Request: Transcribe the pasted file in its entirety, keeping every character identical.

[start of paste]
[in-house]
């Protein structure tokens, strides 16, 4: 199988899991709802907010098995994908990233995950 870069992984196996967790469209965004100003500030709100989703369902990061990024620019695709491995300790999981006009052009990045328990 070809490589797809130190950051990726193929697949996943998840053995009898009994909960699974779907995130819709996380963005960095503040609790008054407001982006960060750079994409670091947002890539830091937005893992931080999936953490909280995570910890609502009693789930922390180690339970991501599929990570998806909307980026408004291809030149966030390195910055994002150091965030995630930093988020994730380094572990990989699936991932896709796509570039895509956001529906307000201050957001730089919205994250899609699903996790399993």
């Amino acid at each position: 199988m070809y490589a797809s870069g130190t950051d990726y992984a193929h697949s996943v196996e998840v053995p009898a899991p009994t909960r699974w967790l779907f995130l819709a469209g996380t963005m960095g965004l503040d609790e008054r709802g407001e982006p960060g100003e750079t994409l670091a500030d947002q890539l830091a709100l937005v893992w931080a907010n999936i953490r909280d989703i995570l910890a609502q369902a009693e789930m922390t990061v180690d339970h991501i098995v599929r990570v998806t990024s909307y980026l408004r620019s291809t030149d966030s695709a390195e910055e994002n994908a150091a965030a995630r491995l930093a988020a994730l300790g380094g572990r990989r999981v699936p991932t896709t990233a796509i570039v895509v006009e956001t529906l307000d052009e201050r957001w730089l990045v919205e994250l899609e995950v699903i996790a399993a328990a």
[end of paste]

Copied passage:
[in-house]
């Protein structure tokens, strides 16, 4: 199988899991709802907010098995994908990233995950 870069992984196996967790469209965004100003500030709100989703369902990061990024620019695709491995300790999981006009052009990045328990 070809490589797809130190950051990726193929697949996943998840053995009898009994909960699974779907995130819709996380963005960095503040609790008054407001982006960060750079994409670091947002890539830091937005893992931080999936953490909280995570910890609502009693789930922390180690339970991501599929990570998806909307980026408004291809030149966030390195910055994002150091965030995630930093988020994730380094572990990989699936991932896709796509570039895509956001529906307000201050957001730089919205994250899609699903996790399993």
């Amino acid at each position: 199988m070809y490589a797809s870069g130190t950051d990726y992984a193929h697949s996943v196996e998840v053995p009898a899991p009994t909960r699974w967790l779907f995130l819709a469209g996380t963005m960095g965004l503040d609790e008054r709802g407001e982006p960060g100003e750079t994409l670091a500030d947002q890539l830091a709100l937005v893992w931080a907010n999936i953490r909280d989703i995570l910890a609502q369902a009693e789930m922390t990061v180690d339970h991501i098995v599929r990570v998806t990024s909307y980026l408004r620019s291809t030149d966030s695709a390195e910055e994002n994908a150091a965030a995630r491995l930093a988020a994730l300790g380094g572990r990989r999981v699936p991932t896709t990233a796509i570039v895509v006009e956001t529906l307000d052009e201050r957001w730089l990045v919205e994250l899609e995950v699903i996790a399993a328990a």